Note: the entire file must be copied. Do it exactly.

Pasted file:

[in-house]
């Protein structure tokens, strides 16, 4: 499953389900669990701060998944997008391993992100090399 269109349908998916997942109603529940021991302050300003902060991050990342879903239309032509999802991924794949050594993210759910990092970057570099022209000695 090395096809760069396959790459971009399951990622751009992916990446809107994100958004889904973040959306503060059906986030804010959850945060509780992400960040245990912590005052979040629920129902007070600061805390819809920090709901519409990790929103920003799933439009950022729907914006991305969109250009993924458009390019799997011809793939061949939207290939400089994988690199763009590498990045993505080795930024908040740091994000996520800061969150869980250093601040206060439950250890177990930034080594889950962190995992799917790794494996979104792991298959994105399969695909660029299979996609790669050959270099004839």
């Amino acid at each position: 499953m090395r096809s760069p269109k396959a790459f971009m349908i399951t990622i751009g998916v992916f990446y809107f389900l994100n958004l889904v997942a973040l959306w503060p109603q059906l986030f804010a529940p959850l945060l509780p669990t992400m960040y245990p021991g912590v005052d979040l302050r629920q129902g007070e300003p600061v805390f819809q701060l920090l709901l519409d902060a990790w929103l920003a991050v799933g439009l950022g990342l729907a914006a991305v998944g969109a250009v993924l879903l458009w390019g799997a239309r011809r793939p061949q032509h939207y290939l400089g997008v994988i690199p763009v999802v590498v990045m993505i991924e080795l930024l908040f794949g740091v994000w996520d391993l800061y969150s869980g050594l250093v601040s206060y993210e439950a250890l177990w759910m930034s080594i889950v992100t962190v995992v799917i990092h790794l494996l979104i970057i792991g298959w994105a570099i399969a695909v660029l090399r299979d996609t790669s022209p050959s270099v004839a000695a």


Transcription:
[in-house]
């Protein structure tokens, strides 16, 4: 499953389900669990701060998944997008391993992100090399 269109349908998916997942109603529940021991302050300003902060991050990342879903239309032509999802991924794949050594993210759910990092970057570099022209000695 090395096809760069396959790459971009399951990622751009992916990446809107994100958004889904973040959306503060059906986030804010959850945060509780992400960040245990912590005052979040629920129902007070600061805390819809920090709901519409990790929103920003799933439009950022729907914006991305969109250009993924458009390019799997011809793939061949939207290939400089994988690199763009590498990045993505080795930024908040740091994000996520800061969150869980250093601040206060439950250890177990930034080594889950962190995992799917790794494996979104792991298959994105399969695909660029299979996609790669050959270099004839």
């Amino acid at each position: 499953m090395r096809s760069p269109k396959a790459f971009m349908i399951t990622i751009g998916v992916f990446y809107f389900l994100n958004l889904v997942a973040l959306w503060p109603q059906l986030f804010a529940p959850l945060l509780p669990t992400m960040y245990p021991g912590v005052d979040l302050r629920q129902g007070e300003p600061v805390f819809q701060l920090l709901l519409d902060a990790w929103l920003a991050v799933g439009l950022g990342l729907a914006a991305v998944g969109a250009v993924l879903l458009w390019g799997a239309r011809r793939p061949q032509h939207y290939l400089g997008v994988i690199p763009v999802v590498v990045m993505i991924e080795l930024l908040f794949g740091v994000w996520d391993l800061y969150s869980g050594l250093v601040s206060y993210e439950a250890l177990w759910m930034s080594i889950v992100t962190v995992v799917i990092h790794l494996l979104i970057i792991g298959w994105a570099i399969a695909v660029l090399r299979d996609t790669s022209p050959s270099v004839a000695a």